Prevention Is Bipartisan. So Why Aren't We Talking About It?

By Marilynn Preston

March 21, 2017 6 min read

America's super-expensive and poorly ranked health care system is under scrutiny. You may have noticed.

The Affordable Care Act is turning out to be a hard thing to kill. One reason may be its name and the idea behind it. When it comes to our personal well-being, who doesn't love affordability and care?

Congress will take the time it takes to work out their version of an agreement, but meanwhile, we can all agree that throughout the public debate, back and forth, right and left, all the talk and tension is about insurance markets, insurance premiums, entitlement subsidies and the millions of people who will lose their medical insurance.

Here's what's missing: prevention and education. Preventing illness and injury saves billions of dollars, but that's not how our for-profit system figures things. Of all the spending we do on medical care in this country, only 4 percent — four pennies of every dollar — goes toward prevention and health education.

The other 96 percent goes to support a system of doctors, hospitals, insurance, technology and testing that treats illnesses and injuries after they occur.

Keep in mind that medical errors and mistakes by doctors and hospitals is now the third-leading cause of death in the United States. When we are made great again, this will have to change. Believe me.

Prevention and education: It's so far back on the Congressional burner it's left the kitchen. I find it frustrating and cruel. But recently I read an interesting and encouraging new book by Dr. Larry Cohen, founder and executive director of the Prevention Institute, and I'm beginning to feel better.

Cohen — who looks like the kind of guy everyone calls Larry — is a world-class authority on developing practical prevention and education strategies for communities. He's been doing it for more than 30 years. He fought the tobacco lobby and helped win, and he is very up-to-date on what's working, what's not and who is standing in the way.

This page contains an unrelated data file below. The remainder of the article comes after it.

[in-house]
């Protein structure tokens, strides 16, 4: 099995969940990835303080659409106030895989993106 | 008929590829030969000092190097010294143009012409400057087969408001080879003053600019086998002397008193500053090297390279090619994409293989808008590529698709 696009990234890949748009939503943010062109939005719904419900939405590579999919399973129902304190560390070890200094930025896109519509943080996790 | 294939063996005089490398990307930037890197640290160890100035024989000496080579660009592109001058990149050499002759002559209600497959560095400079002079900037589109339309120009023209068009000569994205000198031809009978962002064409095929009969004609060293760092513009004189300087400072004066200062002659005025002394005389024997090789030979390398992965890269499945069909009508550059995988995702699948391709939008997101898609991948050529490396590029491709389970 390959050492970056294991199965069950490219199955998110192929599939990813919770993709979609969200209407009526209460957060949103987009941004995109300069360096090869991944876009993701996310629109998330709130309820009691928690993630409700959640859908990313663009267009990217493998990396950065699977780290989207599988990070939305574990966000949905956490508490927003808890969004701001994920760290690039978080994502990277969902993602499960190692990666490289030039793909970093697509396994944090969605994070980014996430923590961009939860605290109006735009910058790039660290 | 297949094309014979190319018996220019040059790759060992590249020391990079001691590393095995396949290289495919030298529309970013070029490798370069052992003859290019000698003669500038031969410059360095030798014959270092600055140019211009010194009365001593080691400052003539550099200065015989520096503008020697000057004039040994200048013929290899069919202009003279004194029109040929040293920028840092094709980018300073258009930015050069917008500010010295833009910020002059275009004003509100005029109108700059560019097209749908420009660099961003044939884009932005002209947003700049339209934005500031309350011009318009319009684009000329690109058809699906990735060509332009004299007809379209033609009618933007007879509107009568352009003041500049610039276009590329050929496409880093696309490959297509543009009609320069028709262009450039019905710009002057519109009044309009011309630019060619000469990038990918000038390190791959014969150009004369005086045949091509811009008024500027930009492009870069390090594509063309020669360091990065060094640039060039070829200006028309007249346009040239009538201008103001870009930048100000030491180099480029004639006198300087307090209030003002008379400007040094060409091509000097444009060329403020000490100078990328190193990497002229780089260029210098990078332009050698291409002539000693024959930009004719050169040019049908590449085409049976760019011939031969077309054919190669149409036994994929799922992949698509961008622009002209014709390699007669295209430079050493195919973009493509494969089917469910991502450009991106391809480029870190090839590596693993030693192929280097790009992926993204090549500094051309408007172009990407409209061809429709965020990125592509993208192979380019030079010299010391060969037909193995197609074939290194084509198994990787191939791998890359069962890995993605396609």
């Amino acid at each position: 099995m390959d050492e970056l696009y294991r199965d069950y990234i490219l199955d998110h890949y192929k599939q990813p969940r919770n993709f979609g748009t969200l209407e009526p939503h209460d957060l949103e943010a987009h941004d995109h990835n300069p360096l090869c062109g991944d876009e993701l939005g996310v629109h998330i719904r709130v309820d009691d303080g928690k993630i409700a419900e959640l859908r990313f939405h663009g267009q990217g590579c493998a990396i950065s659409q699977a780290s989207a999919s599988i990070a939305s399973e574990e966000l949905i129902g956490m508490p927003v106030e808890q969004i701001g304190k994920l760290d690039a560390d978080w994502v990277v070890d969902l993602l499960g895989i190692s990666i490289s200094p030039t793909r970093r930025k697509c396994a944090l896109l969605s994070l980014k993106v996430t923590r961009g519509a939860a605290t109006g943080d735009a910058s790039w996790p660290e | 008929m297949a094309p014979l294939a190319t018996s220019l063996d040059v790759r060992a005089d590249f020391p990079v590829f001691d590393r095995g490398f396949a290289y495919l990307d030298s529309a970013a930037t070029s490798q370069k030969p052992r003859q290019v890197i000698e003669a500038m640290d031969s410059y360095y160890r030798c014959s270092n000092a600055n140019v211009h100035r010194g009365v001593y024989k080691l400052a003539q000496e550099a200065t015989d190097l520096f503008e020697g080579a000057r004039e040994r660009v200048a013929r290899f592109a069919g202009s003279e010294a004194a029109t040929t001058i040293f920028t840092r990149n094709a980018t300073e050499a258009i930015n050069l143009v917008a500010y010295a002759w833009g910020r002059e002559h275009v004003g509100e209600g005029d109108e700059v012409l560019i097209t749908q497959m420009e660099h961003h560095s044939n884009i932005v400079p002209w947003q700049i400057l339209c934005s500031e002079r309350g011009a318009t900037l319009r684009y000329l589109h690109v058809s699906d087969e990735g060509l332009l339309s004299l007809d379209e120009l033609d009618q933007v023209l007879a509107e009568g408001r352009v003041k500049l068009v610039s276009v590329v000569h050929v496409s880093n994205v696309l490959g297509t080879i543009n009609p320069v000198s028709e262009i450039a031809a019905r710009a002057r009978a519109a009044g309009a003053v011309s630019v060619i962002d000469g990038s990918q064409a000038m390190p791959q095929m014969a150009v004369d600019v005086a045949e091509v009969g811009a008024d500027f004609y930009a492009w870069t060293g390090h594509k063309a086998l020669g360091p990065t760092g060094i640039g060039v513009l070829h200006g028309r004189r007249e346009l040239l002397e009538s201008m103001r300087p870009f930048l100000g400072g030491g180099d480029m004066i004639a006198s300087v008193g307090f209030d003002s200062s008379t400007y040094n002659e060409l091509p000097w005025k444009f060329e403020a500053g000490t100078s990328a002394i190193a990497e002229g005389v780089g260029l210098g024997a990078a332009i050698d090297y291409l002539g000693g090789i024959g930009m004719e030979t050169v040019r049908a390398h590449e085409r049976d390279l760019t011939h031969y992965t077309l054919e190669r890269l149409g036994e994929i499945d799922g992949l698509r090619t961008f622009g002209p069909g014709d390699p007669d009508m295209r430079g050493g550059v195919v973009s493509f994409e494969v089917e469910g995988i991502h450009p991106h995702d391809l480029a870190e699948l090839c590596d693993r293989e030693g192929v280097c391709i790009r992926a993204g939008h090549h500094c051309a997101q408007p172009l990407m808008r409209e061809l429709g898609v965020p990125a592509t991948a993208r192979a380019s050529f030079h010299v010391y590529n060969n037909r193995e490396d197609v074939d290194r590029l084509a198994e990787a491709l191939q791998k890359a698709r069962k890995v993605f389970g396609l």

I underlined his book wildly; then we had a phone call; and now I have hope.

"It's been a struggle, but we're seeing gathering momentum," he told me. "It's like a snowball going down a hill. The ball is getting bigger and bigger."

And why is that? "People 'get' prevention," he explains in his book. '"It's a natural instinct to look out for the health and well-being of family and friends. On a personal level, we understand that by eating and sleeping well, staying active, reducing stress, and getting medical care, when necessary, we'll live longer, healthier lives.

"That's what makes it so stunning that, as a country and a society, we often encourage the opposite of what our own instincts tell us to do. Why is this? Do we all lack discipline and self-control?"

Nope. Behavior is a factor, Dr. Cohen says, but it goes way beyond that.

"Our best intentions and efforts often clash with the experiences we have in our communities, the products that are available, " Cohen writes.

"Are there safe parks with children playing and elders walking? When we walk out our doors, are we greeted by an abundance of healthy, affordable food or a proliferation of fast food chains?

"Do televisions and radios blare with pharmaceutical ads promising an instant cure (just beware of the side effects — nausea, impotence, and in serious cases may include death)?"

"The answers to these questions lie at the heart of our ability to actually lead healthy, safe lives."

Of course, the answers only lead to more questions, because the pace of progress is so painfully slow, but Cohen understands that change comes from the bottom up, and in "Prevention Diaries" he chronicles many wonderful success stories of people making a difference: communities coming together to get junk food out of schools; to make healthy food more affordable; to pass more taxes on sugary sodas; to build safer streets, more bike lanes and more play areas; and to lead a very significant shift toward community-centered health.

"The change is happening everywhere. Prevention is nonpartisan," Larry says, and of course, he's absolutely right. "No one likes being sick."

NEXT WEEK: More good news about what you can do to practice prevention, even if our health care system doesn't really want you to.


"Prioritizing profit over health explains why lobbyists representing medical, insurance, and pharmaceutical interests shell out $1.4 million every day to maintain the status quo." — Larry Cohen

Marilynn Preston — healthy lifestyle expert, well being coach and Emmy-winning producer — is the creator of Energy Express, the longest-running syndicated fitness column in the country. She has a website,, and welcomes reader questions, which can be sent to [email protected] She also produces EnExTV, a digital reincarnation of her award-winning TV series about sports, fitness and adventure, for kids of all ages, at and To find out more about Preston and read features by other Creators Syndicate writers and cartoonists, visit the Creators Syndicate website at

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